Becoming Citrine: The History of Heat Treating in Brazil
Written by Melissa Robak
May 14, 2021
Adapted from verbal storytelling passed down from through generations and retold by multiple miners, farmers, and processors
The history of Citrine is so much bigger than the world we think of today. To understand and appreciate this beautiful stone, we must take a step back in time, to before the mineral industry existed in many parts of the world.
Generations ago, Agate was the most valuable mineral in Brazil. Extremely hard, more durable than nearly anything they had access to, it was extremely useful. In addition, the banding and unique look of it made it desirable for rich families around the world. Germany had exhausted their local supply, and trading vessels had discovered the Brazilian deposit in poor farmers fields. They contracted the farmers to hand pick these sought-after treasures from their fields, shipping them back to the factories in Germany on their merchant ships.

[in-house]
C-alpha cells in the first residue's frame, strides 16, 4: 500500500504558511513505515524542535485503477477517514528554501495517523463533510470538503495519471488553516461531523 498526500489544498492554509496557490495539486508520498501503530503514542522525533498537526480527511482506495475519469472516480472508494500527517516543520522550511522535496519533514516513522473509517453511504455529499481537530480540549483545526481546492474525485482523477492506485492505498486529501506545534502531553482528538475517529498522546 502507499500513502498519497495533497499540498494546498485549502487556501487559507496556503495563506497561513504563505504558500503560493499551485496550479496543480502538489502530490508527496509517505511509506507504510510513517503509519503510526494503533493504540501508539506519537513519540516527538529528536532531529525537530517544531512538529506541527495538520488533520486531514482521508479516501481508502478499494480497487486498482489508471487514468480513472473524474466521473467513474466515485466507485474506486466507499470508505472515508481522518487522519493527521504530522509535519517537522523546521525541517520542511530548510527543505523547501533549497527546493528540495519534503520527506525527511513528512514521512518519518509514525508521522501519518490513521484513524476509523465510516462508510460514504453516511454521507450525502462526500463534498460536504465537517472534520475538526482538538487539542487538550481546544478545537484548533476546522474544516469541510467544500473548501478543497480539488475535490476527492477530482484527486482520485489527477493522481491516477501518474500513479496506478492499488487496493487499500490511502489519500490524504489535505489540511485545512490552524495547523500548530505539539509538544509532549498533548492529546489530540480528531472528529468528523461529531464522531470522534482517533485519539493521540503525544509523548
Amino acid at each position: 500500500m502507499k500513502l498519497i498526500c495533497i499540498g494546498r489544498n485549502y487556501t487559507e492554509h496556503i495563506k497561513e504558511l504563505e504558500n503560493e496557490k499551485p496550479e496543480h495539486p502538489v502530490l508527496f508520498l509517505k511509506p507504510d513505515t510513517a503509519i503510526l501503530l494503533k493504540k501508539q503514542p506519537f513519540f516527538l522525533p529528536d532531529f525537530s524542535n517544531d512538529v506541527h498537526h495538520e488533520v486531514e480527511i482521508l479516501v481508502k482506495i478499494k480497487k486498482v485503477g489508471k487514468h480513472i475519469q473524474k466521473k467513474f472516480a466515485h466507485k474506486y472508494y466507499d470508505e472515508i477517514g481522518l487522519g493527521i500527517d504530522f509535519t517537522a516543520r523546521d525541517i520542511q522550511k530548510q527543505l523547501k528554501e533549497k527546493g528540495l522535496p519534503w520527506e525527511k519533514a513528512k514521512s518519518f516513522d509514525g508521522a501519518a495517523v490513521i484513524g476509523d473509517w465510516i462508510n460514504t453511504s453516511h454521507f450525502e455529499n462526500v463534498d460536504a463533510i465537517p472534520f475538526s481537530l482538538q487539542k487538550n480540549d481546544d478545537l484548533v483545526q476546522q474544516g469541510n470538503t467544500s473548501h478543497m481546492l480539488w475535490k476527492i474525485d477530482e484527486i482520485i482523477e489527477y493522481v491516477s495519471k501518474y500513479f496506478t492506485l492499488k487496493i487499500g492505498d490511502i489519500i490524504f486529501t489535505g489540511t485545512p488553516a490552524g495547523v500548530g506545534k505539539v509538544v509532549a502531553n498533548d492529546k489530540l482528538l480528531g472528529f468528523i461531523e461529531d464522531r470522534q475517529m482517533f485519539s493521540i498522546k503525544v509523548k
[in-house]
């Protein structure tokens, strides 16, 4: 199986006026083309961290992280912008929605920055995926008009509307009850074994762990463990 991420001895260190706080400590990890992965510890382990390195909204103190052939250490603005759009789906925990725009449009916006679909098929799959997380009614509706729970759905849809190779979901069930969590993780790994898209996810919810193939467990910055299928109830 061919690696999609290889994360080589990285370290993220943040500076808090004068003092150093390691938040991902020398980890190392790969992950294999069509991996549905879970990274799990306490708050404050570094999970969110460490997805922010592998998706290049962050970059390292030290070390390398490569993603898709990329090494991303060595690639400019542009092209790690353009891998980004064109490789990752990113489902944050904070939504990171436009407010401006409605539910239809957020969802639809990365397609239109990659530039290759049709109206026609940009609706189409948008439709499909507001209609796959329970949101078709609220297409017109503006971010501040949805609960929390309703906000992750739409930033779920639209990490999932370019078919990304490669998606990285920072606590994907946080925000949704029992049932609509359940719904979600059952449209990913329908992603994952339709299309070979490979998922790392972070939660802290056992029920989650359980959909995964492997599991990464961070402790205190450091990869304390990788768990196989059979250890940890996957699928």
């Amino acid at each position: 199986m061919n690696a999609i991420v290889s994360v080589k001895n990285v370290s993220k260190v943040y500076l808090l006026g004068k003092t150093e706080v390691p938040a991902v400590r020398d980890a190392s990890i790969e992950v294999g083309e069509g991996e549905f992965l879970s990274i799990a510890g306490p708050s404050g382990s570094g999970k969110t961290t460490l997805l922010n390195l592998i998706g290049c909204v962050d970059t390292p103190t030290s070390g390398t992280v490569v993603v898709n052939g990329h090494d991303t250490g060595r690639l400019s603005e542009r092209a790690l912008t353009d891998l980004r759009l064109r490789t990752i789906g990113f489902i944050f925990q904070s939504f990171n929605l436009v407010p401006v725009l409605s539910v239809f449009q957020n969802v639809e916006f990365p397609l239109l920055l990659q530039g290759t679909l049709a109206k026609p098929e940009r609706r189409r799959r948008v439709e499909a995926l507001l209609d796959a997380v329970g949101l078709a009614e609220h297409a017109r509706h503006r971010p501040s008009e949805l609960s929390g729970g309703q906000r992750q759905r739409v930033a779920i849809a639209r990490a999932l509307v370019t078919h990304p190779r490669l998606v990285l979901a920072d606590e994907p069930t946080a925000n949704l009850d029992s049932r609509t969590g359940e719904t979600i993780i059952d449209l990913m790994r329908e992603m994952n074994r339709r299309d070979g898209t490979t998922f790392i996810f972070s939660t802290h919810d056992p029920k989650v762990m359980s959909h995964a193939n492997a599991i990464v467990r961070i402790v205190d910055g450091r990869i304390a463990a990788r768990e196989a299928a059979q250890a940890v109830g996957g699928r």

Recognizing the opportunity, area farmers spent more and more time in the fields, and so began building outdoor ovens to cook and socialize around in the evenings. An outdoor oven is truly an art form in Brazil, and as these pieces were built, locals would add beautiful local stones to the inside and outside walls of the oven to further heighten the esthetic appeal. Their favorite choice was a lilac purple stone found abundantly in the region called Amethyst.
As the months went by, some farmers noticed that the occasional Amethyst would ‘capture the sun’ by turning bright yellow! Eventually, it was discovered that the heat from the oven would change the color of select pieces of Amethyst. This yellow stone was Citrine.
Citrine was regarded by the farmers as a sign of good fortune and was highly treasured. Not all the Amethyst would change color, it was up to the stone itself, and was thought to bring blessings upon those for whom it transformed.
Today, 95% of the world market of Citrine is heat treated using methods based on that original discover generations ago. Citrine processors spend years on the factory floor learning every element of processing before they are afforded the chance to work with Citrine. 3-5mm crystal chips are removed from a potential stone and tested for color change and grade, taking two to five days, before a cluster or cathedral is selected for heat treatment. Not willing to risk the Amethyst they have already put so many hours into, plus considering the hours involved, they must be sure of their choice.
To impart the warmth of the sun into a piece of Citrine is a job these men and women do not take lightly. It is a time honored tradition that will continue for generations to come.
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